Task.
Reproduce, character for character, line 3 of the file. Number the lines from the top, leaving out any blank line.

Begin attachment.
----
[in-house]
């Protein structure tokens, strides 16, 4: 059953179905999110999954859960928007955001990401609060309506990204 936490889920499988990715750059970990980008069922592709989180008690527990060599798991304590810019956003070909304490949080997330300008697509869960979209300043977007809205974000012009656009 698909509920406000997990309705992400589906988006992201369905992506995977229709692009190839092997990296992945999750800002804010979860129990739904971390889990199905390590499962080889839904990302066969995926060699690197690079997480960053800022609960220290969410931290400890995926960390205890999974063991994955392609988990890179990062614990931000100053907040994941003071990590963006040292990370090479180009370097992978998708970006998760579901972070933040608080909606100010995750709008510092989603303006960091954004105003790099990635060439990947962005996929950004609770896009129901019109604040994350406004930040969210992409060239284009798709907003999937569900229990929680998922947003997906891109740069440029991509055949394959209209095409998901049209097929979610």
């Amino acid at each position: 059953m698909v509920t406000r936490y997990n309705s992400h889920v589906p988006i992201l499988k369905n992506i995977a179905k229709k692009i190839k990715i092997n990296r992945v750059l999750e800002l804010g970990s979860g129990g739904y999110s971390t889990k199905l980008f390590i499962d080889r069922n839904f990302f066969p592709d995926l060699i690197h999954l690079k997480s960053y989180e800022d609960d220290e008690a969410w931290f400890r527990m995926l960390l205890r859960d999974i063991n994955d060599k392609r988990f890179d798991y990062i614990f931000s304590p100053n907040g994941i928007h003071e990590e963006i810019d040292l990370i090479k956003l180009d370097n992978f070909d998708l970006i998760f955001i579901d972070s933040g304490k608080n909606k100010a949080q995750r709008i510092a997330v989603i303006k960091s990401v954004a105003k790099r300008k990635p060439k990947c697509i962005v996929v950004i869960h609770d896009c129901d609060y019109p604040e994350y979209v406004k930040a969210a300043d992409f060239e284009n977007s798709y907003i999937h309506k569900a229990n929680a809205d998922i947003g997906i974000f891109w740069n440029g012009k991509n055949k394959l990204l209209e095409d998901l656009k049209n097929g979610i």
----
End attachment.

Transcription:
């Amino acid at each position: 059953m698909v509920t406000r936490y997990n309705s992400h889920v589906p988006i992201l499988k369905n992506i995977a179905k229709k692009i190839k990715i092997n990296r992945v750059l999750e800002l804010g970990s979860g129990g739904y999110s971390t889990k199905l980008f390590i499962d080889r069922n839904f990302f066969p592709d995926l060699i690197h999954l690079k997480s960053y989180e800022d609960d220290e008690a969410w931290f400890r527990m995926l960390l205890r859960d999974i063991n994955d060599k392609r988990f890179d798991y990062i614990f931000s304590p100053n907040g994941i928007h003071e990590e963006i810019d040292l990370i090479k956003l180009d370097n992978f070909d998708l970006i998760f955001i579901d972070s933040g304490k608080n909606k100010a949080q995750r709008i510092a997330v989603i303006k960091s990401v954004a105003k790099r300008k990635p060439k990947c697509i962005v996929v950004i869960h609770d896009c129901d609060y019109p604040e994350y979209v406004k930040a969210a300043d992409f060239e284009n977007s798709y907003i999937h309506k569900a229990n929680a809205d998922i947003g997906i974000f891109w740069n440029g012009k991509n055949k394959l990204l209209e095409d998901l656009k049209n097929g979610i």